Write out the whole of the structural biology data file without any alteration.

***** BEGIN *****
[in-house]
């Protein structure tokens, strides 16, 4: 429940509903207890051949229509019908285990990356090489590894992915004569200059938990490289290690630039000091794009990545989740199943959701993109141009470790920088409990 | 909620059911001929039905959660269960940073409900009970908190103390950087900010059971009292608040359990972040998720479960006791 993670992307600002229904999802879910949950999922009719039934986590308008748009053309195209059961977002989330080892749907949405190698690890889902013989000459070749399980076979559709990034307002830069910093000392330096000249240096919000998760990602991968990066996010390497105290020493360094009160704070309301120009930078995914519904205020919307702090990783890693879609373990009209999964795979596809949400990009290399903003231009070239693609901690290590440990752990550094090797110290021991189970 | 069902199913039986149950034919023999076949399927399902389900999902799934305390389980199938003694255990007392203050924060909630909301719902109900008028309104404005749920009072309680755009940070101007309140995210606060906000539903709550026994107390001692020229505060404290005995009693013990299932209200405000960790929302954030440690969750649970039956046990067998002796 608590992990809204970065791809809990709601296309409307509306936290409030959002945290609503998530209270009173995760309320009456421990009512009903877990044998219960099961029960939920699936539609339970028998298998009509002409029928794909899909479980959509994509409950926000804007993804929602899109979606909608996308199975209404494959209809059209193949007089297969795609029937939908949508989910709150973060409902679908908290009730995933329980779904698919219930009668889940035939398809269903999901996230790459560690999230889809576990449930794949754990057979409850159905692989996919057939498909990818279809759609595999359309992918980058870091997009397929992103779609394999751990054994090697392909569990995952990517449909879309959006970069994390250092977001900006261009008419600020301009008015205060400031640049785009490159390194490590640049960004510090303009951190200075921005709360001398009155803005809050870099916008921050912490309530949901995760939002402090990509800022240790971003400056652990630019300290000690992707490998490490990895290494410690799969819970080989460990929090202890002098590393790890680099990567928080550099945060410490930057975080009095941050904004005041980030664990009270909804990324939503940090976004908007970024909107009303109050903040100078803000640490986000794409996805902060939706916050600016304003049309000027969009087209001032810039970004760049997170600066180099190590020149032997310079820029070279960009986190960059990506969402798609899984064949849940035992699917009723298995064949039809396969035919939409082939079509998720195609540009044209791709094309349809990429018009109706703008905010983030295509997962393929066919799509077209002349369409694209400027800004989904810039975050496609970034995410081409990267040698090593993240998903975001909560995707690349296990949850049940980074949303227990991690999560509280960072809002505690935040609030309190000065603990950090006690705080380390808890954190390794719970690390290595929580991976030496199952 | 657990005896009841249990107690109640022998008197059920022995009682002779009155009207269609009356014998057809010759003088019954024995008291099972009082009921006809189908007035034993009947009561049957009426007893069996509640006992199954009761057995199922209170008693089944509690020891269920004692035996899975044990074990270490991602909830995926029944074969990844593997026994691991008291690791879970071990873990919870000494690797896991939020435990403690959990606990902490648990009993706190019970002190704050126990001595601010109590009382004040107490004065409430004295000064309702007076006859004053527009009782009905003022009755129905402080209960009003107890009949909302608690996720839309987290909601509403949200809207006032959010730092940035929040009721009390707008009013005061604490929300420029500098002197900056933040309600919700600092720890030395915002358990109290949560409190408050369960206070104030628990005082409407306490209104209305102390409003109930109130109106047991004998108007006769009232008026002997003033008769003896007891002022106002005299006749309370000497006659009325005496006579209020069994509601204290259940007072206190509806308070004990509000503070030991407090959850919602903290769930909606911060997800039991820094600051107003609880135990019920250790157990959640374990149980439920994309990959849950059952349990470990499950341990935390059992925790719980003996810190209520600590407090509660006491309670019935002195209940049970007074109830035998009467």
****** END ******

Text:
[in-house]
């Protein structure tokens, strides 16, 4: 429940509903207890051949229509019908285990990356090489590894992915004569200059938990490289290690630039000091794009990545989740199943959701993109141009470790920088409990 | 909620059911001929039905959660269960940073409900009970908190103390950087900010059971009292608040359990972040998720479960006791 993670992307600002229904999802879910949950999922009719039934986590308008748009053309195209059961977002989330080892749907949405190698690890889902013989000459070749399980076979559709990034307002830069910093000392330096000249240096919000998760990602991968990066996010390497105290020493360094009160704070309301120009930078995914519904205020919307702090990783890693879609373990009209999964795979596809949400990009290399903003231009070239693609901690290590440990752990550094090797110290021991189970 | 069902199913039986149950034919023999076949399927399902389900999902799934305390389980199938003694255990007392203050924060909630909301719902109900008028309104404005749920009072309680755009940070101007309140995210606060906000539903709550026994107390001692020229505060404290005995009693013990299932209200405000960790929302954030440690969750649970039956046990067998002796 608590992990809204970065791809809990709601296309409307509306936290409030959002945290609503998530209270009173995760309320009456421990009512009903877990044998219960099961029960939920699936539609339970028998298998009509002409029928794909899909479980959509994509409950926000804007993804929602899109979606909608996308199975209404494959209809059209193949007089297969795609029937939908949508989910709150973060409902679908908290009730995933329980779904698919219930009668889940035939398809269903999901996230790459560690999230889809576990449930794949754990057979409850159905692989996919057939498909990818279809759609595999359309992918980058870091997009397929992103779609394999751990054994090697392909569990995952990517449909879309959006970069994390250092977001900006261009008419600020301009008015205060400031640049785009490159390194490590640049960004510090303009951190200075921005709360001398009155803005809050870099916008921050912490309530949901995760939002402090990509800022240790971003400056652990630019300290000690992707490998490490990895290494410690799969819970080989460990929090202890002098590393790890680099990567928080550099945060410490930057975080009095941050904004005041980030664990009270909804990324939503940090976004908007970024909107009303109050903040100078803000640490986000794409996805902060939706916050600016304003049309000027969009087209001032810039970004760049997170600066180099190590020149032997310079820029070279960009986190960059990506969402798609899984064949849940035992699917009723298995064949039809396969035919939409082939079509998720195609540009044209791709094309349809990429018009109706703008905010983030295509997962393929066919799509077209002349369409694209400027800004989904810039975050496609970034995410081409990267040698090593993240998903975001909560995707690349296990949850049940980074949303227990991690999560509280960072809002505690935040609030309190000065603990950090006690705080380390808890954190390794719970690390290595929580991976030496199952 | 657990005896009841249990107690109640022998008197059920022995009682002779009155009207269609009356014998057809010759003088019954024995008291099972009082009921006809189908007035034993009947009561049957009426007893069996509640006992199954009761057995199922209170008693089944509690020891269920004692035996899975044990074990270490991602909830995926029944074969990844593997026994691991008291690791879970071990873990919870000494690797896991939020435990403690959990606990902490648990009993706190019970002190704050126990001595601010109590009382004040107490004065409430004295000064309702007076006859004053527009009782009905003022009755129905402080209960009003107890009949909302608690996720839309987290909601509403949200809207006032959010730092940035929040009721009390707008009013005061604490929300420029500098002197900056933040309600919700600092720890030395915002358990109290949560409190408050369960206070104030628990005082409407306490209104209305102390409003109930109130109106047991004998108007006769009232008026002997003033008769003896007891002022106002005299006749309370000497006659009325005496006579209020069994509601204290259940007072206190509806308070004990509000503070030991407090959850919602903290769930909606911060997800039991820094600051107003609880135990019920250790157990959640374990149980439920994309990959849950059952349990470990499950341990935390059992925790719980003996810190209520600590407090509660006491309670019935002195209940049970007074109830035998009467």